As stated by the renowned oceanographer Wallace Broecker in 1986, "The inhabitants of planet Earth are quietly conducting a gigantic experiment. We play Russian roulette with climate and no one knows what lies in the active chamber of the gun." If the Nazis constructed gas chambers for millions of victims, ongoing climate change threatens to turn the entire planet into an open oven on the strength of a Faustian Bargain.

From the Romans to the Third Reich, the barbarism of empires surpasses that of small marauding tribes. In the name of "freedom," they never cease to bomb peasant populations in their small fields. Only among the wretched of the Earth is true charity common, where empathy is learnt through their own suffering.

Planetcide challenges every faith, ideal and social system humans ever held. Individuals are crushed, as in H. G. Wells’ War of the Worlds, when cells rebelling against the insanity of a murderous global Martian society are destroyed by the parent organism.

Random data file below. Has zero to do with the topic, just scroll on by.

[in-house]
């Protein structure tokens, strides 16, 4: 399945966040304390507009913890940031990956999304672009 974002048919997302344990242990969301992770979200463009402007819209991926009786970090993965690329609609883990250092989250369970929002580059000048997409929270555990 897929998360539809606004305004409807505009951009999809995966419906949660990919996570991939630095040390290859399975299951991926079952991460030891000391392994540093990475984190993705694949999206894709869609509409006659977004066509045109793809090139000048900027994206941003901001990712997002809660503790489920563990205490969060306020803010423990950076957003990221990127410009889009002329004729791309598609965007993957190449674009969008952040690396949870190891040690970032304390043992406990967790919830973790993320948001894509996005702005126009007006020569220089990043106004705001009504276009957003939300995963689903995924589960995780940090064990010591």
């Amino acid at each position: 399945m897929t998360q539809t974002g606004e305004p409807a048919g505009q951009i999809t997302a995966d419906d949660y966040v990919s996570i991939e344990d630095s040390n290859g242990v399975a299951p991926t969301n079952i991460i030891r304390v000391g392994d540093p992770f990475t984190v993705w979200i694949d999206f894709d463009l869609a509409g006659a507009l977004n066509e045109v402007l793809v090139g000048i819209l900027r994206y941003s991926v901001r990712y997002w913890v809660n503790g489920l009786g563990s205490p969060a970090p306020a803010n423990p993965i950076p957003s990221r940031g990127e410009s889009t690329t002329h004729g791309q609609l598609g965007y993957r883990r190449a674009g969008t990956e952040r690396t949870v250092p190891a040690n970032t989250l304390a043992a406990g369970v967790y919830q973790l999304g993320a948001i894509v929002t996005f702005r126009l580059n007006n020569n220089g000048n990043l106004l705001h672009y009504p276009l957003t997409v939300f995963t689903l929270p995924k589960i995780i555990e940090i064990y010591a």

Planetcide is a child of Orwellian "Newspeak", where modern societies, underpinned by subterranean drug rings, weapon smuggling networks and intelligence agencies, poison their young's minds with commercial and political lies, a propaganda machine Joseph Goebbels would envy.

Nature is full of examples of parasites, viruses destroying their host, sea anemones seducing their prey, but Homo sapiens has perfected untruths to a form of fine art. Defying the scientific method and the peer review system, so-called "sceptics", lured by ego and money, serve as mouthpieces of air-poisoning lobbies, which have already delayed humanity's desperate attempt at mitigating the fast deteriorating state of the atmosphere by more than twenty years.